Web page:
Lucy

Ethiopia’s first historic image can be seen in the great African Rift Valley 3.5 million years ago. There in the northern part of the Middle Awash Valley, in the locality presently known as Haddar, lived one of the earliest and internationally best known hominids or ancestors of the human race. Now called Lucy by the outside world, she is also spoken of in Ethiopia as Dinknesh. Scholars however best know her as Australopihecus Afarensis, which means southern ape from the Afar country. Lucy was discovered in 1974, by American-French team, led by Donald c. Johnson of Chicago University.

Lucy was a very small woman. Though believed to have been fully grown, her skeleton measures only 3&1/2 feet and weighted no more than 30 kilos i.e. less than half the weight of the average present day human being. Her brain was tiny, a little larger than that of an ape. Her pelvis and leg bones on the other hand, were almost identical to those of today’s humans and her arms were too short for hanging, monkey like in trees. Scientist, therefore, believes that she walked erect on two legs just like you and me. Her jaw was moreover V shaped rather like ours, and was quite different from the box like parallel tooth formation characteristics of apes.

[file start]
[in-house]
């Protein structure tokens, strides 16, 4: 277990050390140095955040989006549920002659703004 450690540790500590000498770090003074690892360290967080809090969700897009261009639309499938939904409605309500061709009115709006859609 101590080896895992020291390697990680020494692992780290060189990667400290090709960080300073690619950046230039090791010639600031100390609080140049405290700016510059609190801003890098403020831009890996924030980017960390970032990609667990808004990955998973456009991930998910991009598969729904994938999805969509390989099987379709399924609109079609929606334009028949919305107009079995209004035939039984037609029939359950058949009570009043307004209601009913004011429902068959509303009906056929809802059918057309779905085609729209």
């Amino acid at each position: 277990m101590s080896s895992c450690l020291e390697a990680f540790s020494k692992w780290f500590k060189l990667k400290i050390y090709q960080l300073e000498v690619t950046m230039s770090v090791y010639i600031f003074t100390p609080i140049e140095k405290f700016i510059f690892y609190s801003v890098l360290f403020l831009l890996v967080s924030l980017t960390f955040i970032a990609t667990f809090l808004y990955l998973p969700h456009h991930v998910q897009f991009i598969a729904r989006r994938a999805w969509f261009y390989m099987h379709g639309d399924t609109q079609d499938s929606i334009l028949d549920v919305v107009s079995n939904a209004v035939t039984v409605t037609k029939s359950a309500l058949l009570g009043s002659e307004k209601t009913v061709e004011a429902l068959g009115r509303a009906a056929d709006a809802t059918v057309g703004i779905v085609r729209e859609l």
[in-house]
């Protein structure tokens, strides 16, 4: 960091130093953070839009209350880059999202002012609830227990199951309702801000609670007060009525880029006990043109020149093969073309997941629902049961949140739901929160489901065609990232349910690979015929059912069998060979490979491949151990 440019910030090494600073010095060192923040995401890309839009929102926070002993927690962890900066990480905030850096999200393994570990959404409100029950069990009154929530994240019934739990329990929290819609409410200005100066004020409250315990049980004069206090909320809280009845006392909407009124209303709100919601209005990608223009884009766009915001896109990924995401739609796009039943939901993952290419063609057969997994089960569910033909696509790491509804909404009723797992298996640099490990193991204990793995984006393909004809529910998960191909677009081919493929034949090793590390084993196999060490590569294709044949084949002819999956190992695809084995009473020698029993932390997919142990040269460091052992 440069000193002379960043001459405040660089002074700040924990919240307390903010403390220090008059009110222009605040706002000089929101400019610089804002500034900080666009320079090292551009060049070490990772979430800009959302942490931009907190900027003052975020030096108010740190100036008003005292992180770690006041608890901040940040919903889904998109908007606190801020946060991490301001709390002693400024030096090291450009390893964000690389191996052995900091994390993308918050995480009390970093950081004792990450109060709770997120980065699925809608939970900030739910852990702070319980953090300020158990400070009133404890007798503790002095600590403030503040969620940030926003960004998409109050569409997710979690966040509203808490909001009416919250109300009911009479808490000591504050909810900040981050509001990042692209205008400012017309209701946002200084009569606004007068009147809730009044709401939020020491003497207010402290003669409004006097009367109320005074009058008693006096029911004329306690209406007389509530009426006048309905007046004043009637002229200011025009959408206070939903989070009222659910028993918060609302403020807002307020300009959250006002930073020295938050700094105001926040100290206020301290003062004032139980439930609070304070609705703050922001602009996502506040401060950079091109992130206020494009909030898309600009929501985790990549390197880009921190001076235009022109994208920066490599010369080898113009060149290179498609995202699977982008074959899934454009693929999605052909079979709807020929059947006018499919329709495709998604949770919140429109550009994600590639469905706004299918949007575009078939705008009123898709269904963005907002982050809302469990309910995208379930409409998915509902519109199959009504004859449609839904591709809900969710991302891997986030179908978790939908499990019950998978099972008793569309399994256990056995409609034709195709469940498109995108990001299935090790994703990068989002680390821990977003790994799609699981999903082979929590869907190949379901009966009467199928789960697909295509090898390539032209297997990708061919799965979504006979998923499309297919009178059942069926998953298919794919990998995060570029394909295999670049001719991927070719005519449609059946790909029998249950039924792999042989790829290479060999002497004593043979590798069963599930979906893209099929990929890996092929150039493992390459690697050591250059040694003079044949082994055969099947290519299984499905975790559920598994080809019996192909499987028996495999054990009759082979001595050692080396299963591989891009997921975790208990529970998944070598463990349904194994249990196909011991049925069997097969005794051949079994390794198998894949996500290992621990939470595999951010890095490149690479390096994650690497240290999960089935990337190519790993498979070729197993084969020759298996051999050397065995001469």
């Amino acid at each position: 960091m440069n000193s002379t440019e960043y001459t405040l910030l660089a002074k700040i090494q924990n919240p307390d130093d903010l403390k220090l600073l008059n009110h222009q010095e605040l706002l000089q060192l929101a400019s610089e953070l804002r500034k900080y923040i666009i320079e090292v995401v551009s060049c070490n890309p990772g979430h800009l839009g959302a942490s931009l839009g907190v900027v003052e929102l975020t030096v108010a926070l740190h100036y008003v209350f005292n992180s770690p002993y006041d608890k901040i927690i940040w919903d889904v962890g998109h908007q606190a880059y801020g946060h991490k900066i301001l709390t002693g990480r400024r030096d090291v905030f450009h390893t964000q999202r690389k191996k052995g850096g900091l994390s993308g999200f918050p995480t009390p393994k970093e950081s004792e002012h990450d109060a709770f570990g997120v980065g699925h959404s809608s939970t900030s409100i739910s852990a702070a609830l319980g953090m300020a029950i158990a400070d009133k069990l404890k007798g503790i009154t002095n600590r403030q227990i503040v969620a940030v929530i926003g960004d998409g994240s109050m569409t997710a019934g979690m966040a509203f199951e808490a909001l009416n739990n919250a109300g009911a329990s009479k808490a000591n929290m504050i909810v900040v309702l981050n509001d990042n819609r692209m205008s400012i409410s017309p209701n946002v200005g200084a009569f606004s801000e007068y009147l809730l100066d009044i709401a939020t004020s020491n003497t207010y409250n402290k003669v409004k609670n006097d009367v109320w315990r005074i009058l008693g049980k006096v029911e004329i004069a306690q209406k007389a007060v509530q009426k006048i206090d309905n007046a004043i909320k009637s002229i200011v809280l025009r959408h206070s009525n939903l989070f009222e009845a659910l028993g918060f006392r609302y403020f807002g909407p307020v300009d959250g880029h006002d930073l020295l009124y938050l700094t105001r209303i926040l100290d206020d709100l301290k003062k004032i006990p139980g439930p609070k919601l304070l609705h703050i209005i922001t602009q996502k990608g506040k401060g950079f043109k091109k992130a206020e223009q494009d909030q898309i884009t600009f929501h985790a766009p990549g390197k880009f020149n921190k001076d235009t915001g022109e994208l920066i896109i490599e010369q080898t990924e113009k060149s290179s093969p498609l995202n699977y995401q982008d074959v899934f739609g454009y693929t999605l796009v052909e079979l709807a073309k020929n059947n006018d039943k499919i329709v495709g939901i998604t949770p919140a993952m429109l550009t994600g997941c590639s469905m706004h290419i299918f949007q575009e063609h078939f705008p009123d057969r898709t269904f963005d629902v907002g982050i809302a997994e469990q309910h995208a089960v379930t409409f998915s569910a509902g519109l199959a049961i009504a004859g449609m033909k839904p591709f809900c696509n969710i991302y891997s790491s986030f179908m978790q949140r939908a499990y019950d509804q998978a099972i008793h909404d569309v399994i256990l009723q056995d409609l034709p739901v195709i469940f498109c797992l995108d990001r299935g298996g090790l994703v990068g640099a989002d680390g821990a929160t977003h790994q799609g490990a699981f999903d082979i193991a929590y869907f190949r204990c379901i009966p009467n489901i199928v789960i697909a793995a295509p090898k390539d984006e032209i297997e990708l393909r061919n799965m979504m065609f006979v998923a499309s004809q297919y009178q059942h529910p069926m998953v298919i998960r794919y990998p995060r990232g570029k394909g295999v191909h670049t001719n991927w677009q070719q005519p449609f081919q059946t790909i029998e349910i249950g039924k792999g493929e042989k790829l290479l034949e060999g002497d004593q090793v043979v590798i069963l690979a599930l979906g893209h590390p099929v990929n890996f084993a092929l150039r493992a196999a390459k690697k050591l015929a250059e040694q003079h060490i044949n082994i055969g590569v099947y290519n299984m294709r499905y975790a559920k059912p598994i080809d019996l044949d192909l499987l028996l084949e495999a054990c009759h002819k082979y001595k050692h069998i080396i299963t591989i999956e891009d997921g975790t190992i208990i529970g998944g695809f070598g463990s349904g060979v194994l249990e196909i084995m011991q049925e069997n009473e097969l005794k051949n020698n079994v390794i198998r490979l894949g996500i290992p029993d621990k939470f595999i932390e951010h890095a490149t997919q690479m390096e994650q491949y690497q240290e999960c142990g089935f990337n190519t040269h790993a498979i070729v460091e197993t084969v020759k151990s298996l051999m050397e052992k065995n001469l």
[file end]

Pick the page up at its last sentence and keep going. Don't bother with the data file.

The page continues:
All this is of great palenhtropological importance. It suggests that the human species, contrary to earlier belief probably begin to walk erect before it evolved enlarged brains.

Lucy’s discovery makes it possible to claim that Ethiopia is one of the earliest places of human habitation on earth.

Recent research suggests that modern human being now living throughout the world, probably originated in the African Continent between 100,000-200,000 years ago.